Thanks to the positive vaccine news from Pfizer and the prospects of more widespread economic growth, the financials and energy and communications stocks have seen a nice move to the upside this week. 

Scotiabank was up over 9% from Monday to end of day Wednesday. BCE was up 6.5%, while Enbridge moved up over 11% for the period. Power Corporation of Canada was up 6.5%. The big Canadian dividend stocks are closing the gap with the TSX Composite. iShares TSX Composite High Dividend ETF (XEI) was up 9.4%. In comparison the TSX Composite was up less than 3% from Monday to Wednesday. 

We’ll keep a watch on this trend. I will also keep an eye on those Canadian cannabis stocks and ETFs. Joe Biden is seen as a cannabis-friendly president and more States in the U.S. have legalized the recreational use of cannabis. 

Horizons Marijuana Life Sciences Index ETF (HMMJ) is up 25% in November. 

TD will not finance oil and gas projects

Once again, we are seeing more evidence of the green shift with respect to corporate policy. 

Many companies are voluntarily seeking to be better corporate citizens and to “go green.” And that includes some of the big Canadian banks. 

The Globe and Mail reported that TD Bank will not finance arctic oil and gas projects. And TD is not alone in that shift. From that post… 

“Last month, Royal Bank of Canada became the first Canadian bank to say it will not directly finance exploration or development in the Arctic National Wildlife Refuge. RBC also said it will limit financing for clients with significant coal-mining operations.”

On many investment sites, such as Morningstar, you will see an ESG (environment, social and corporate governance) rating factor.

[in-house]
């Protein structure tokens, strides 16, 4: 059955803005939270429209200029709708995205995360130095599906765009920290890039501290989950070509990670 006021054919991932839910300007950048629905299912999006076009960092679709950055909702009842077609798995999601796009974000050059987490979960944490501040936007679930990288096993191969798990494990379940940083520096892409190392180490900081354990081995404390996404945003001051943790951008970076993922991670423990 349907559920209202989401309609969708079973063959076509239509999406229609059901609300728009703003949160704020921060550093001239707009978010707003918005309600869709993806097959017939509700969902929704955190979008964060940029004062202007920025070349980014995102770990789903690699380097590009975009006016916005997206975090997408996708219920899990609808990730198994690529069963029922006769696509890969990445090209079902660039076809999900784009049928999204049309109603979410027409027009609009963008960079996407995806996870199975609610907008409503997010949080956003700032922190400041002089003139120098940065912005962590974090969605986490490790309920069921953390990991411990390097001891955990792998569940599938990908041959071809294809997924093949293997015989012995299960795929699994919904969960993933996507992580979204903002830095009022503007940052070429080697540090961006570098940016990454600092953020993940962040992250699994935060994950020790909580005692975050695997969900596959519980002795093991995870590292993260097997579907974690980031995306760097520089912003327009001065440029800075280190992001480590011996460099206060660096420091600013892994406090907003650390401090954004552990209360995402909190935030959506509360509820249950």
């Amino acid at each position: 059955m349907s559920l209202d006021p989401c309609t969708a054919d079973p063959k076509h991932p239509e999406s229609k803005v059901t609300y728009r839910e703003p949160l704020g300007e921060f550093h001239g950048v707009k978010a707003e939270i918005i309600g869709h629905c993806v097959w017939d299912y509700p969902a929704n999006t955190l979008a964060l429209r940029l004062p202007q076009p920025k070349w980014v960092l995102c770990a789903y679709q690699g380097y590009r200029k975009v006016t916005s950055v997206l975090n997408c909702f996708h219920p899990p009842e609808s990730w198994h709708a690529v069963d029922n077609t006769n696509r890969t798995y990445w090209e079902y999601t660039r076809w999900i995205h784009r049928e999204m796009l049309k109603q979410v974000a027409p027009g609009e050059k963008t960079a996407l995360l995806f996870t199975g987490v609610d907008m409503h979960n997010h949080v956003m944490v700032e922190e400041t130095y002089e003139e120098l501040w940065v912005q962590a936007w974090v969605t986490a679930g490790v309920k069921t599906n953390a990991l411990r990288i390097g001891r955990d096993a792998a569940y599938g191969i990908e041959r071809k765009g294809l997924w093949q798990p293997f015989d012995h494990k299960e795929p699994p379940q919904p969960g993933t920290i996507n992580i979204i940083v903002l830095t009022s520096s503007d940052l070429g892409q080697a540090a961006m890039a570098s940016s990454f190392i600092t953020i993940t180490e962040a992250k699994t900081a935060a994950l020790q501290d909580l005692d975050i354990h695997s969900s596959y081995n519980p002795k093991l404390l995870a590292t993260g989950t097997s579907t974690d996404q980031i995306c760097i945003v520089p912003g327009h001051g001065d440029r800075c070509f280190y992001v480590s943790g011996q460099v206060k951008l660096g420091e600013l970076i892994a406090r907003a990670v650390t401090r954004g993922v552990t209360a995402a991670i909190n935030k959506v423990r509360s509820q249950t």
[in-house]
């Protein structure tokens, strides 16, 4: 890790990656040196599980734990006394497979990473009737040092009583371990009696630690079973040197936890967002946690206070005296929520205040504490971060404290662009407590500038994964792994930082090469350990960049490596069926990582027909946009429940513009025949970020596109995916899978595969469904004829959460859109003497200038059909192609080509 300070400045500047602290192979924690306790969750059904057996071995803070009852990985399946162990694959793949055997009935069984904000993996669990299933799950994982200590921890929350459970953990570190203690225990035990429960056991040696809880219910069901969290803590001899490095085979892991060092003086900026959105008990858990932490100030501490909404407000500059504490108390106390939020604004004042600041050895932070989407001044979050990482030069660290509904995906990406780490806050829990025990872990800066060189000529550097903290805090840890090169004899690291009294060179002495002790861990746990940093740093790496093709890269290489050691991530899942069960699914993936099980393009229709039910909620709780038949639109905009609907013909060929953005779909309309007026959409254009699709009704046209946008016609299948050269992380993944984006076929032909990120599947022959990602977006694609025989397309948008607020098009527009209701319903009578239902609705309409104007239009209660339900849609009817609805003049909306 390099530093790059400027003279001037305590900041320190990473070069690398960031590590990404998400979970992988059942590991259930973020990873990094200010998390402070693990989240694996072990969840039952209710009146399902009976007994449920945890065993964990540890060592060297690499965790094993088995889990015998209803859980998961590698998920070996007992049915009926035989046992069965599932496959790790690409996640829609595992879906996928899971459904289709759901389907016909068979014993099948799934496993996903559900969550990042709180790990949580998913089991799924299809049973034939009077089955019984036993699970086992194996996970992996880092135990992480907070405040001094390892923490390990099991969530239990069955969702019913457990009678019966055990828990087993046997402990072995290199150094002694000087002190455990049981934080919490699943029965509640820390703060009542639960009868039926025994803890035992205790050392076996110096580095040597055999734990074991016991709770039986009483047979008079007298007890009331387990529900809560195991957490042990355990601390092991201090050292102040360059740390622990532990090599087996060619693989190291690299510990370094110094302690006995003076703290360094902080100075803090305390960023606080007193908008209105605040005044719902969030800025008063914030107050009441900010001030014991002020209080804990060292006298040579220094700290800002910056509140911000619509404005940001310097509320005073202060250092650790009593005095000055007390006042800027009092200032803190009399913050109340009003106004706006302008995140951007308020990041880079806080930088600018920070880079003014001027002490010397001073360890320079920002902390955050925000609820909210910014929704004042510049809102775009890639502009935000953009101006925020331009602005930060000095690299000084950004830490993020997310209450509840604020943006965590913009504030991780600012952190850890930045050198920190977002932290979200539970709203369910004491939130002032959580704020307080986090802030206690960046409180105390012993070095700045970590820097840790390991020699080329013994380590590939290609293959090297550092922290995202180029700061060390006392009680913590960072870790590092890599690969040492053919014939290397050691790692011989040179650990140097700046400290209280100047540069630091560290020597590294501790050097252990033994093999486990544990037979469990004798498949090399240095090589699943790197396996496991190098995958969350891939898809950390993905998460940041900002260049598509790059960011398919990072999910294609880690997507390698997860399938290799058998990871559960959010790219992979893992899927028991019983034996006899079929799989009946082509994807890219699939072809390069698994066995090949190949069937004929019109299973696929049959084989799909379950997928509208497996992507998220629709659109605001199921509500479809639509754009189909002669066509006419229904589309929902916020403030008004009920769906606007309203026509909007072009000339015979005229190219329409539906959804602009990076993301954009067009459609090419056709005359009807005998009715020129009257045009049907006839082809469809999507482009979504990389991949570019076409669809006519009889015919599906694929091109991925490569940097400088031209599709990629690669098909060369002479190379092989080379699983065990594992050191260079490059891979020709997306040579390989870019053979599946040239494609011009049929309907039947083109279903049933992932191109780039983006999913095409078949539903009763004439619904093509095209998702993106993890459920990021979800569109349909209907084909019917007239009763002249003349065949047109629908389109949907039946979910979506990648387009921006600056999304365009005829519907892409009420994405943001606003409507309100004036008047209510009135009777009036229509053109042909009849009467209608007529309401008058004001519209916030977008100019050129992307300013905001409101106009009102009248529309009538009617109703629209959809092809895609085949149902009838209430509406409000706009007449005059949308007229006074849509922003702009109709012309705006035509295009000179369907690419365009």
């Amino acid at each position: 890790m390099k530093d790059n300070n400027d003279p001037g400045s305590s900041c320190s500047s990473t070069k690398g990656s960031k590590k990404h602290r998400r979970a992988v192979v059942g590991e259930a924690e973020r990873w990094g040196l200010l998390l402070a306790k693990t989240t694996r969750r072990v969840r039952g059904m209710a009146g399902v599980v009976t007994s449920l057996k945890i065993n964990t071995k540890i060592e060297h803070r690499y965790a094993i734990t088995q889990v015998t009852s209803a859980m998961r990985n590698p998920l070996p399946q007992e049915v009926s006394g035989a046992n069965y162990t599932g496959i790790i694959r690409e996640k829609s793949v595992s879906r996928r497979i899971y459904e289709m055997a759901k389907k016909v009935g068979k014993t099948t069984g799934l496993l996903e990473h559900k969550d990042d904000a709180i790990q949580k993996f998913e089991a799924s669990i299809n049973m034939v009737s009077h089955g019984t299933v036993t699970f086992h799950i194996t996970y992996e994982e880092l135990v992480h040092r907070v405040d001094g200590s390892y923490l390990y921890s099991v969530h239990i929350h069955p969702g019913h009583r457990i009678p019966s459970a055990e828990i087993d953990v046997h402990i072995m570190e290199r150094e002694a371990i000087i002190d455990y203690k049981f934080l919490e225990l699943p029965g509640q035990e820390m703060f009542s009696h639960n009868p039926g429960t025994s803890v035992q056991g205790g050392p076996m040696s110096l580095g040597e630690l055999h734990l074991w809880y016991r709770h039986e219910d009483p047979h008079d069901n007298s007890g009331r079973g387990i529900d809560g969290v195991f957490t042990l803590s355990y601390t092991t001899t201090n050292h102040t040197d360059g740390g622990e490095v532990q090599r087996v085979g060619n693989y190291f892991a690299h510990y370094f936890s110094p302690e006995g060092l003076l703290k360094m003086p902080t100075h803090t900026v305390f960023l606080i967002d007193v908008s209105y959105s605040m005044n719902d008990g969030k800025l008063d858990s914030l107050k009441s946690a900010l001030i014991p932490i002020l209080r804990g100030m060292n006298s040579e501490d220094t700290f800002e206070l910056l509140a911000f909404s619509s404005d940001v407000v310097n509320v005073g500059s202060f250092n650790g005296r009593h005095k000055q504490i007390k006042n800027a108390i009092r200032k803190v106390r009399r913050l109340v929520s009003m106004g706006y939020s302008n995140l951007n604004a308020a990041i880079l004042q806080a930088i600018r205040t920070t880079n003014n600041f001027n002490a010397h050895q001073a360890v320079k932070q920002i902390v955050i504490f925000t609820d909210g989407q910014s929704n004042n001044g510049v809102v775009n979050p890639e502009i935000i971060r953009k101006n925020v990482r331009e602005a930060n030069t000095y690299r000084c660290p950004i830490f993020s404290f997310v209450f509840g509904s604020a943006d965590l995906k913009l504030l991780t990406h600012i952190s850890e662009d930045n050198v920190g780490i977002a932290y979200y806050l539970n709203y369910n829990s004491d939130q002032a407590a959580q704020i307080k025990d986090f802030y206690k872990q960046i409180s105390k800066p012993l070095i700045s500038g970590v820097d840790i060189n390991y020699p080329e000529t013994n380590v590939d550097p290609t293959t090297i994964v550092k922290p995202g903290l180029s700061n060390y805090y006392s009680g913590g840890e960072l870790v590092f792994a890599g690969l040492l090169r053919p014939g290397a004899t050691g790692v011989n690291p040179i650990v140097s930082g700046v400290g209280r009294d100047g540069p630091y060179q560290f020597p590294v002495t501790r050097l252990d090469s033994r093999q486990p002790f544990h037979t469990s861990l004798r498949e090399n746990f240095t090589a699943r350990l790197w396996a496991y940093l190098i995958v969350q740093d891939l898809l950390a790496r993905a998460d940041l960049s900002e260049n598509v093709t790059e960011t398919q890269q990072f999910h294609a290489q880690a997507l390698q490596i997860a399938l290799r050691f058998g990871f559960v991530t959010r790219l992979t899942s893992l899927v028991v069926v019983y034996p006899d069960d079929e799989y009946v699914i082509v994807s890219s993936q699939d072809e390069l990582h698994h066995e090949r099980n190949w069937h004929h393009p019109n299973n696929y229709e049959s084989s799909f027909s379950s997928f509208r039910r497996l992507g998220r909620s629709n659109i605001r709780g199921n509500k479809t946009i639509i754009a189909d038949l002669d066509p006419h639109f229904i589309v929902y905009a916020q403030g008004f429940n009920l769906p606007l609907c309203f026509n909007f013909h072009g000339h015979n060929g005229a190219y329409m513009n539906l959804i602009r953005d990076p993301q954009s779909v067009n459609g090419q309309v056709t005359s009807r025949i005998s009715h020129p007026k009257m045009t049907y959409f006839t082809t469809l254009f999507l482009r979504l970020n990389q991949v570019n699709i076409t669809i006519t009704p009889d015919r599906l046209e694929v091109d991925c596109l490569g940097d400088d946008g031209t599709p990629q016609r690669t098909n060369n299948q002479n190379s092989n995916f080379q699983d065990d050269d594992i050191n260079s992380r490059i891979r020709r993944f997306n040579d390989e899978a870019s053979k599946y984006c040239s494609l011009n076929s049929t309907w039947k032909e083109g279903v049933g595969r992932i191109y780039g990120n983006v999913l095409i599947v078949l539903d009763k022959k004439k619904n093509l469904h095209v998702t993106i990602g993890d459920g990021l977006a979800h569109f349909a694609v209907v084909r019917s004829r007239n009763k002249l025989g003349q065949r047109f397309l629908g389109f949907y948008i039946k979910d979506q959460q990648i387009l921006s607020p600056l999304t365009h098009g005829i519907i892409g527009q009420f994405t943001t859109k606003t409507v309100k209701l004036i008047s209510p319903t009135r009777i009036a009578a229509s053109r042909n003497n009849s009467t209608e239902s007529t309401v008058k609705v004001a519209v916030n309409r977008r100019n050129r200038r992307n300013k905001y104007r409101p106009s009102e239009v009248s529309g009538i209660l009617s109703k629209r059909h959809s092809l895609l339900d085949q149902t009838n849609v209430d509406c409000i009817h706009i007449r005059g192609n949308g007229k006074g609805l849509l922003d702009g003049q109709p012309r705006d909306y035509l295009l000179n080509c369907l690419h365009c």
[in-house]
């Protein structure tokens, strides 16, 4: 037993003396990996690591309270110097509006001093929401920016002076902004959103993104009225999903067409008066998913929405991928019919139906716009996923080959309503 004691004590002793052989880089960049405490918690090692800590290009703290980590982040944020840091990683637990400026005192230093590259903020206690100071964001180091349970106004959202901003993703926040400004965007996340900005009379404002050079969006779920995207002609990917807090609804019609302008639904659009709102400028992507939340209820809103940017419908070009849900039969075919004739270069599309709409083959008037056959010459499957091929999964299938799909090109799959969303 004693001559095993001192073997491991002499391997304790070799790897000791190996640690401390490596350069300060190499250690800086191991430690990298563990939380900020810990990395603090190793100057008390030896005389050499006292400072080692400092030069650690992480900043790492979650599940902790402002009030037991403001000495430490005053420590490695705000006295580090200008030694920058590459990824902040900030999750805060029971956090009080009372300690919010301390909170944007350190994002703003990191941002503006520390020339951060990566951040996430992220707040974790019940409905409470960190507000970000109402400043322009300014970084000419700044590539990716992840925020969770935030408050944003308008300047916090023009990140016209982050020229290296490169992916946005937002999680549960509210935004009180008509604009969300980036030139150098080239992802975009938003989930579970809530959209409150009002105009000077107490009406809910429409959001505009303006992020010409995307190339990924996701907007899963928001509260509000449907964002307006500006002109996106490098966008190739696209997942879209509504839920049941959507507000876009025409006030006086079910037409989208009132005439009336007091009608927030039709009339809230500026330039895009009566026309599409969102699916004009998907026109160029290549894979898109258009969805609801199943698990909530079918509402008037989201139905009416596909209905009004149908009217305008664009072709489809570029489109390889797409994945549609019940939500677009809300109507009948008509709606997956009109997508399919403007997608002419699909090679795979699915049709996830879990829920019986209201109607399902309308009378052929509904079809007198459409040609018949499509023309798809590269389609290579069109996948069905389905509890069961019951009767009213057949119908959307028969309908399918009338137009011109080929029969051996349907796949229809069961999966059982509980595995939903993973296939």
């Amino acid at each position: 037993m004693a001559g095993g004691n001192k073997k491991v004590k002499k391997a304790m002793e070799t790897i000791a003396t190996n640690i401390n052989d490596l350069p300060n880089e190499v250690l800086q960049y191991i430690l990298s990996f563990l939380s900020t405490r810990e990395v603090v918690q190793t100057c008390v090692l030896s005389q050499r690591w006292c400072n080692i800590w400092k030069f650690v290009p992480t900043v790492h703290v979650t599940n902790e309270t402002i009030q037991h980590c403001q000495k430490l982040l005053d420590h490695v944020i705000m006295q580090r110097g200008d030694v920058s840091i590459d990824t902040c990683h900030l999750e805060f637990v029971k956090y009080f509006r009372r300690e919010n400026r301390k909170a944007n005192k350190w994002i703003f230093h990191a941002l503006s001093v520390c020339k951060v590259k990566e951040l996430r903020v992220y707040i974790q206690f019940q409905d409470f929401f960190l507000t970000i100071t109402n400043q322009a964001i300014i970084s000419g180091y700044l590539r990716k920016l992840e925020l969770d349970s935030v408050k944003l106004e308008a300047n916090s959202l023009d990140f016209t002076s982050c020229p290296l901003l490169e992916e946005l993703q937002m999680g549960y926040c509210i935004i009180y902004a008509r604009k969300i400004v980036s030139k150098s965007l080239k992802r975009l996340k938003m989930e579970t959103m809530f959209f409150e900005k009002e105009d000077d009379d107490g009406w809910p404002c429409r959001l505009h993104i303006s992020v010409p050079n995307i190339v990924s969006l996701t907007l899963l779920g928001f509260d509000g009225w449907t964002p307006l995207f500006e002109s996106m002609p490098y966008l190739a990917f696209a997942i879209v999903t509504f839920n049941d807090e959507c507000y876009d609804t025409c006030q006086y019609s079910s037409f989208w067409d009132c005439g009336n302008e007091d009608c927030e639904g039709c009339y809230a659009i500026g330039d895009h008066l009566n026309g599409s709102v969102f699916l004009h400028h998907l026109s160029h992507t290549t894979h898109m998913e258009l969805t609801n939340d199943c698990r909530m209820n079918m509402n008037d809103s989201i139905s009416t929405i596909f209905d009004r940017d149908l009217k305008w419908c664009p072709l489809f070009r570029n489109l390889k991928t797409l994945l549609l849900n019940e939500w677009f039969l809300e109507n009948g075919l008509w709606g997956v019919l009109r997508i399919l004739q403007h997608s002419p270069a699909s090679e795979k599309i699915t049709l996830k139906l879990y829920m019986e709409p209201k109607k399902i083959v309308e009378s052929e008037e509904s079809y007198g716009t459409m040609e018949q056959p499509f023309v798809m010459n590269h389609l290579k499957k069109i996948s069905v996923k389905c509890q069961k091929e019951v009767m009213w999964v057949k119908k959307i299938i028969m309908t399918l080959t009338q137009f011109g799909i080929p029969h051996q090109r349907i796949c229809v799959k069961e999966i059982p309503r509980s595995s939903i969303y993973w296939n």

More individual investors and professional money managers continue to factor those ESG ratings into investment decisions. 

Bond yields also move higher with vaccine news

This week we also saw a vaccine-inspired rise in bond yields. Investors moved out of many long term bonds, moving those yields higher. The prospect of a vaccine-fuelled economic rebound could prompt portfolio managers to further decrease their bond exposure. As you may know, when bond yields increase, bond prices fall. There is an inverse relationship. 

Bonds are still an integral part of a balanced portfolio as they can counterbalance the stock market risks. But we should also remember that bonds change in price as well, so they aren’t without risk altogether. That said, if rates continue to increase you will be able to purchase bond funds delivering a greater yield. There is that upside. While you will be taking a hit on the bond fund prices (and total value) you’ll be able to boost the yield contribution from the bond component. 

Most importantly, and as always, those bonds are in the portfolio for the potential to go up in price when stocks go down. Longer term government bonds typically are the better bonds for managing the stock market risks. 

Mortgage rates to go along for the ride?

Many feel that mortgage rate increases could be in the cards as well. Mortgage lenders tie their rates to Treasury bond rates. 

Good news can be bad news for borrowers. From that CBC Business article… 

“But the good news that a vaccine seems to be within reach—and with it, a return to normal life and a healthy economy—is a timely reminder that bad news, and the historically low interest rates it affords, cannot not last forever. This may also be a good time for Canadians to consider what a victory over COVID-19 will mean for the rates they will have to pay.”

What does that mean for borrowers? One of the main considerations when obtaining a mortgage is the decision of a fixed rate mortgage versus a variable rate mortgage. 

Here’s a chart courtesy of The variable rate is in red; the 5-year fixed rate is in blue.

Keep in mind that a floating variable rate mortgage historically is the best option over most periods. It’s not a given that rates have nowhere to go but up, but you might factor in that risk of a rising rate environment. 

Dale Roberts is a proponent of low-fee investing who blogs at